Crime Library: Criminal Minds and Methods

The Body Farm

Where the Dead Serve the Living

Forensic Anthropology Center at UT-K logo
Forensic Anthropology Center
at UT-K logo

As part of the Forensic Anthropology Center at UT-K, this protected, two-and-a-half-acre field dedicated to the study of decomposing human remains is truly unique.

"Before our work, no one had ever established a time line," Bass said. "There are a lot of factors that can affect how a body decomposes, but we found that the major two are climate and insects. When a person dies, the body begins to decay immediately and the enzymes in the digestive system begin to eat the tissue. You putrefy, and this gives off a smell. Up until about two and a half weeks, one of the best ways to tell how long a body is dead is to look at the insect activity. The first of the critters to be attracted to a decaying body are the blowflies. They come along and lay their eggs, which hatch into maggots. The maggots then eat the decaying tissue in a fairly predictable way." Measuring and recording this information, along with climatic variables such as temperature and humidity, gave the facility its raison d'être.

Since those early days, the place has evolved. Scientists still use a few unclaimed bodies, but mostly accept those that have been donated to science. There's even a waiting list for people who want to designate the Body Farm as their final destination.

Dr. Murray K. Marks
Dr. Murray K. Marks

Dr. Murray K. Marks, an associate professor, is the facility's current curator and a specialist in facial reconstruction. He oversees each new project, many of which are run by graduate students. "Initially there were three to five donations a year," he says, "and now we get about 40. At any time, we generally receive about 25 bodies in the process and they stay there for about a year." As each stage of decomposition is recorded and analyzed, it's added to the growing data bank that is made available to law enforcement.

Sometimes the research involves an attempt to duplicate the conditions of a particular crime, such as the one done for Patricia Cornwell, but more often experiments are designed for general data collection that could assist in future, as-yet-unknown cases. The more precisely the researchers can measure decomposition in known conditions, the more they can contribute to solving and prosecuting a crime.

Corpses that arrive at the facility have been placed in all kinds of positions and conditions: locked in a car trunk, lying in direct sunlight, hidden under canvas and plastic, buried in mud, hung from a scaffold, closed into coffins, refrigerated in the dark, zipped into body bags, and submerged in water, to name a few. One body may come in headless, another with wounds. Some are even embalmed, and a few are dismembered. Stages of insect infestation on corpses are examined, along with general exposure to the environment and disturbances by small rodents.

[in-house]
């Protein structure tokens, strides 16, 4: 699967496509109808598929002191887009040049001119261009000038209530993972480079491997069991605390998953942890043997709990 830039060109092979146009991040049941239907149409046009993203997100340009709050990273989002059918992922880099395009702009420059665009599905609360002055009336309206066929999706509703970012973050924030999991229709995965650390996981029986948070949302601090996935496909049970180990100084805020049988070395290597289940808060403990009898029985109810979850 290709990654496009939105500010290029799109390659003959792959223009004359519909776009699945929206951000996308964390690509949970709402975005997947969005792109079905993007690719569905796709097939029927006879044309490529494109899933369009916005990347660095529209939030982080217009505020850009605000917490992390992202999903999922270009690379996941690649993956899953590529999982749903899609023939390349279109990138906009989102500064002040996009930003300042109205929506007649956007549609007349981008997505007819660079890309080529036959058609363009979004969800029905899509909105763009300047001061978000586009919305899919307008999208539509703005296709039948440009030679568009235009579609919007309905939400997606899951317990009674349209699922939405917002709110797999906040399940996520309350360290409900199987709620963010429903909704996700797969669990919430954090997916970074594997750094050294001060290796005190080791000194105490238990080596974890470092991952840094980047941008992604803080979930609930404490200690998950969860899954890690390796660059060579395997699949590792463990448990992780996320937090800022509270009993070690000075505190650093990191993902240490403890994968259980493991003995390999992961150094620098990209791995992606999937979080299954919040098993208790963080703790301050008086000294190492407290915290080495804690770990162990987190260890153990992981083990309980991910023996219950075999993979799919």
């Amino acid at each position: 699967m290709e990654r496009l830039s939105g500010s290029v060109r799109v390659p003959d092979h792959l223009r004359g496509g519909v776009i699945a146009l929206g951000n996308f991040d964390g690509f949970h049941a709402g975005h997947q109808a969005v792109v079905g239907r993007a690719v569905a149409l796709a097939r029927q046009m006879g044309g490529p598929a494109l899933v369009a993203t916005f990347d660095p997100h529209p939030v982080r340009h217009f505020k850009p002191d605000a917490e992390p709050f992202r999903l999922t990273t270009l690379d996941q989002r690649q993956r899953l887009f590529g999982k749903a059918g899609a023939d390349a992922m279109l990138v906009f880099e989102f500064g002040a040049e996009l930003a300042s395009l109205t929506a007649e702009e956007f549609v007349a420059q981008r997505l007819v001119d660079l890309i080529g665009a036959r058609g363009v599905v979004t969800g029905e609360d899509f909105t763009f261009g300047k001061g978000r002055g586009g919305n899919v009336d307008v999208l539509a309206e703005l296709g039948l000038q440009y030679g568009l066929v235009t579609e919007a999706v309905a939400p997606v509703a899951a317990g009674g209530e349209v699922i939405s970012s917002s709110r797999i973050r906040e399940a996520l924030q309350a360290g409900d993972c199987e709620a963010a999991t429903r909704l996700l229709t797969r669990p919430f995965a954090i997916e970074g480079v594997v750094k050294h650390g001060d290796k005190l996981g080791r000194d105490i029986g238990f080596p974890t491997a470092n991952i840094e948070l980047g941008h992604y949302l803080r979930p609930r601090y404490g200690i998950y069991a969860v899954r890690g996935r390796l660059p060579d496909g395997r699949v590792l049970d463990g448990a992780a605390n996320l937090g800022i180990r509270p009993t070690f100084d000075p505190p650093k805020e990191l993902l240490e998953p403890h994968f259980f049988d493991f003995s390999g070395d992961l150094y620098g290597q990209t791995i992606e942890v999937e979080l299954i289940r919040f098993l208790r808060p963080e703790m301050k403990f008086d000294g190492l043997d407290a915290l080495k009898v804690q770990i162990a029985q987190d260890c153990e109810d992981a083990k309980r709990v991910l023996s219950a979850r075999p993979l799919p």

When there's an ongoing project, the person assigned to it—often a graduate student in anthropology—makes a precise digital record at regular intervals of various aspects of the disintegration process. He or she may also use an electronic nose with numerous sensors to record changes in the odors. These are fed into a gas chromatograph, which separates and analyzes the distinct parts of compound mixtures. One hope is to develop sprays that can be used to train cadaver dogs. Marks and his colleagues at Oak Ridge National Laboratory are also isolating specific biochemical markers that will provide precise measurements of the postmortem interval during the first two weeks after death.

The researchers analyze soil samples as well as bodies and body parts, because byproducts of decomposition generally seep into the ground. That means a scientist can determine how long a body was lying in a particular spot, or whether it was placed somewhere and then moved—and when that occurred. They have more such experiments planned for the future.

"There are so many projects still to be done," Dr. Bass said. He has invited other universities to set up similar facilities, but there have been no takers. Considering the need for data from other types of soils and climates, he hopes that situation will change. Until it does, the facility at the University of Knoxville at Tennessee will remain the leader in death investigation.

Let's look at some of those developments.